Bill Calls for Tax Incentives to Aid Midwest Flood Victims
(July 28, 2008) A new bill in Congress would give federal tax relief for charitable donations that aid the Midwest following the catastrophic flooding and tornados in that region.
The bill would allow individuals and corporations to get unlimited charitable deductions for donations to relief efforts in the affected areas through the end of 2008.
Individuals and businesses located in presidentially-declared disaster areas due to floods, tornados and severe storms in Iowa, Arkansas, Illinois, Indiana, Kansas, Michigan, Minnesota, Missouri, Nebraska and Wisconsin would be eligible for the Midwestern Tax Relief Act of 2008.
The bill was introduced in the U.S. Senate by Iowa senators Chuck Grassley (R-Iowa) and Tom Harkin (D-Iowa) and in the U.S. House of Representatives by Midwest congressmen Dave Loebsack, Tom Latham, Leonard Boswell, Bruce Braley and Steve King.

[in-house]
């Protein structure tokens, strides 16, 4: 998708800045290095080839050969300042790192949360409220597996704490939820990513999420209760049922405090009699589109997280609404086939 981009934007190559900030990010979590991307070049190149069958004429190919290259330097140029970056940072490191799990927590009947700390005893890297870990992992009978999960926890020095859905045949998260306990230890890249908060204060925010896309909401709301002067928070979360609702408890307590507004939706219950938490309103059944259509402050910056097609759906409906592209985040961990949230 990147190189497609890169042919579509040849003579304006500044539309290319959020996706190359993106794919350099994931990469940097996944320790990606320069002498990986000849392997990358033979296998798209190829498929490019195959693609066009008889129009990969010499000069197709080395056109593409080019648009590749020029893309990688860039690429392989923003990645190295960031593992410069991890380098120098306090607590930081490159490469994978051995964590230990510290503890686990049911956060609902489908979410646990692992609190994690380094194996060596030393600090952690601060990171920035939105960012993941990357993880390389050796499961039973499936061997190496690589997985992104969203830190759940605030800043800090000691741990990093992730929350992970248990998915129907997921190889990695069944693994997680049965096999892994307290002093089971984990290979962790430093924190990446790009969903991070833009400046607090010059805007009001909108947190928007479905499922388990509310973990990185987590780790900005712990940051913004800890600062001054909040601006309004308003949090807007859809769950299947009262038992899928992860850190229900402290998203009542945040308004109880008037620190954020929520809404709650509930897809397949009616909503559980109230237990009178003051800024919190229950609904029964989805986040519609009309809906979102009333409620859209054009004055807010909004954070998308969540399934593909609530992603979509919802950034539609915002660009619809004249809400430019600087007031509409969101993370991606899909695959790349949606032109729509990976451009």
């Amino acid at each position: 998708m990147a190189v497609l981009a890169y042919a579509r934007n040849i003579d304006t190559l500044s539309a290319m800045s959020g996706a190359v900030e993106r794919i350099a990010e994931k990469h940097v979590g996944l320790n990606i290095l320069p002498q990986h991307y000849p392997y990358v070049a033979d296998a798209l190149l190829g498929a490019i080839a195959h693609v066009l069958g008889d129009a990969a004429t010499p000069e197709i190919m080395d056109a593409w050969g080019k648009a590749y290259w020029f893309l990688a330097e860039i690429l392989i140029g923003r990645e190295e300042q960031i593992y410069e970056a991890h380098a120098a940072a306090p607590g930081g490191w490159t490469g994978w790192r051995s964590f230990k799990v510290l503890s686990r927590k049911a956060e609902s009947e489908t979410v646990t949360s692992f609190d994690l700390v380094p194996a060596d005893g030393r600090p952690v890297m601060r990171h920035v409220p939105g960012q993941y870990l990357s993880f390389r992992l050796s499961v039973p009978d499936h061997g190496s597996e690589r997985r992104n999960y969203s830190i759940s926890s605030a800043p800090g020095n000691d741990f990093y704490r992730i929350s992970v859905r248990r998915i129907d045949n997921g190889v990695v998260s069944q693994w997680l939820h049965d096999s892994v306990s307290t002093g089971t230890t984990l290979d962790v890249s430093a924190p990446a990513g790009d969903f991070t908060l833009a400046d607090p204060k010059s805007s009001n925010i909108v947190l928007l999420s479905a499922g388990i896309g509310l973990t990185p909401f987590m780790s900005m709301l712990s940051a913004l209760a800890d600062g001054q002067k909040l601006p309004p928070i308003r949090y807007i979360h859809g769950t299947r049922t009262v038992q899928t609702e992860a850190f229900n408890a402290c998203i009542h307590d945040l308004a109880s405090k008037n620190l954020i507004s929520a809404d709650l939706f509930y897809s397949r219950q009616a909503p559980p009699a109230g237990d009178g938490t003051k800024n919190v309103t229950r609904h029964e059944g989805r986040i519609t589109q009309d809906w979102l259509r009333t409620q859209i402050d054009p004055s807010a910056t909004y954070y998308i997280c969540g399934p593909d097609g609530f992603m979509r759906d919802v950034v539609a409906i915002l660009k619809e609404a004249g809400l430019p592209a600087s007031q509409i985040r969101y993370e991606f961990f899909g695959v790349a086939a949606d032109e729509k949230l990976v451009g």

According to The Chronicle of Philanthropy, the bill would also allow people who use their vehicles for disaster relief to deduct 41 cents per mile — or about 70 percent of the current business mileage rate through the end of 2009. The rates now are 14 cents per mile for charitable activities and 58.5 cents for business activities.
Volunteers could also exclude from their income reimbursements from charities for use of their vehicles up to the amount of the standard business rate through the end of 2009.
The bill, S. 3322, would also extend through 2009 provisions that expired at the end of 2007 that allow a variety of businesses, such as restaurants, grocery stores, or farms, to earn an “enhanced deduction” for donating surplus food to charity, according to the Chronicle.
AFP will be monitoring the progress of the Midwestern Tax Relief Act of 2008 and will notify members in the coming weeks of actions they can take to speed the passage of this bill.
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